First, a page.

Home News Michigan Ag News Do We Need To Be Rationing Our Soybeans? It’s A Fine Line

Do We Need To Be Rationing Our Soybeans? It’s A Fine Line

In the USDA’s World Agricultural Supply and Demand Estimates (WASDE) and Crop Production reports released earlier this week, USDA dropped carryout and yield projection for corn and soybeans.

After those reports were published and the market rallied, there haven’t been any flash sales of either crop announced for the remainder of the week.

With a 1.7-billion-bushel carryout or corn, Karl Setzer of AgriVisor said we’re not expected to be in a rationing mode. Soybeans have a 190-million-bushel carryout and 4.2 percent stocks to use ratio.

“We need to slow demand because we can’t keep pumping out soybeans, but on the other hand we don’t want it to stop all together,” said Setzer. “That’s the fine line we’re walking.”

China has been purchasing the majority of U.S. soybeans, and they’ve been quiet on the flash sales front. So far this month, only one flash sale to China was announced on November 6.

“China is buying soybeans to put into storage to build back their government reserves,” said Setzer. “China will buy $9.50, $9.75, maybe $10 soybeans to put into a storage facility, but China will not spend $11.25, $11.50, or $12 for soybeans to put into storage. They will start to work off the reserves they have on the books and in storage.”

Setzer said if soybean prices continue to rally, China may take what they’ve purchases from us at $9 a bushel and resell them into the global market. He said this development needs to be watched carefully.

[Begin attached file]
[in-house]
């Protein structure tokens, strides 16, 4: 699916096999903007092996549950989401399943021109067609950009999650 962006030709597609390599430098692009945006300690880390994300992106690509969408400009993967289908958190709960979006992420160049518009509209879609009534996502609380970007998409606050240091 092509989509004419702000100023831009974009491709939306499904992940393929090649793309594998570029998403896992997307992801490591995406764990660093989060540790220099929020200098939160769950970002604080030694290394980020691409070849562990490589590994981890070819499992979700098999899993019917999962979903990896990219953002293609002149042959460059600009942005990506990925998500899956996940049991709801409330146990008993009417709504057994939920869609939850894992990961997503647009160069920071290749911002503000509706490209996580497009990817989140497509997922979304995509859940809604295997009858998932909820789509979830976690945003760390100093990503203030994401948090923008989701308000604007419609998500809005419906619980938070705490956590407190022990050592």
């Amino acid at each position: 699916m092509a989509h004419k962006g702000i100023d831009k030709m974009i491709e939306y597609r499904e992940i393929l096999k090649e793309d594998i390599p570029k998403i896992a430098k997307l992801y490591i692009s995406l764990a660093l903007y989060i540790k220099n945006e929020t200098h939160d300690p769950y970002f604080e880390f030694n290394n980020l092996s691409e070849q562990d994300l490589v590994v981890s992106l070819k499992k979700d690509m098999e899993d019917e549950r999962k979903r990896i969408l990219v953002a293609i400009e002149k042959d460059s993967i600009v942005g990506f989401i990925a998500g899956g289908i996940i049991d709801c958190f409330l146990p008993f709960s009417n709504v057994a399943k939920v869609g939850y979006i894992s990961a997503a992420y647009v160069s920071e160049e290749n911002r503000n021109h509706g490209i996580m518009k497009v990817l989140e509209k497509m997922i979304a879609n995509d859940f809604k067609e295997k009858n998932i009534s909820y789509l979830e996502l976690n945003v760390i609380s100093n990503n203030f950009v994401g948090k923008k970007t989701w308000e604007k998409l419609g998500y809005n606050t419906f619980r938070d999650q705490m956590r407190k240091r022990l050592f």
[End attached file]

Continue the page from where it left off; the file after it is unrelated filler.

“If China doesn’t buy any more [soybeans] for the rest of the year, we could actually see our carryout build,” he said. “We need to keep on buying—we can’t be selling the volume we have because then we’re going to end up like South America.”

Earlier in the year, Brazil essentially ran out of soybeans after record sales to China and an increase in domestic use. Setzer said this is the fine line the U.S. wants to walk.

“We want to slow down our exports, but we need to keep our crushers happy and we need to keep a steady flow going to our crushers,” he said. “Crush margins have been pretty good. We don’t want to hurt our domestic use especially [now that the] biodiesel industry is finally starting to perk back up a little bit.”

Setzer talks more about domestic needs for corn and soybeans and what these reports mean for 2021 planting intentions in his full comments in the player above.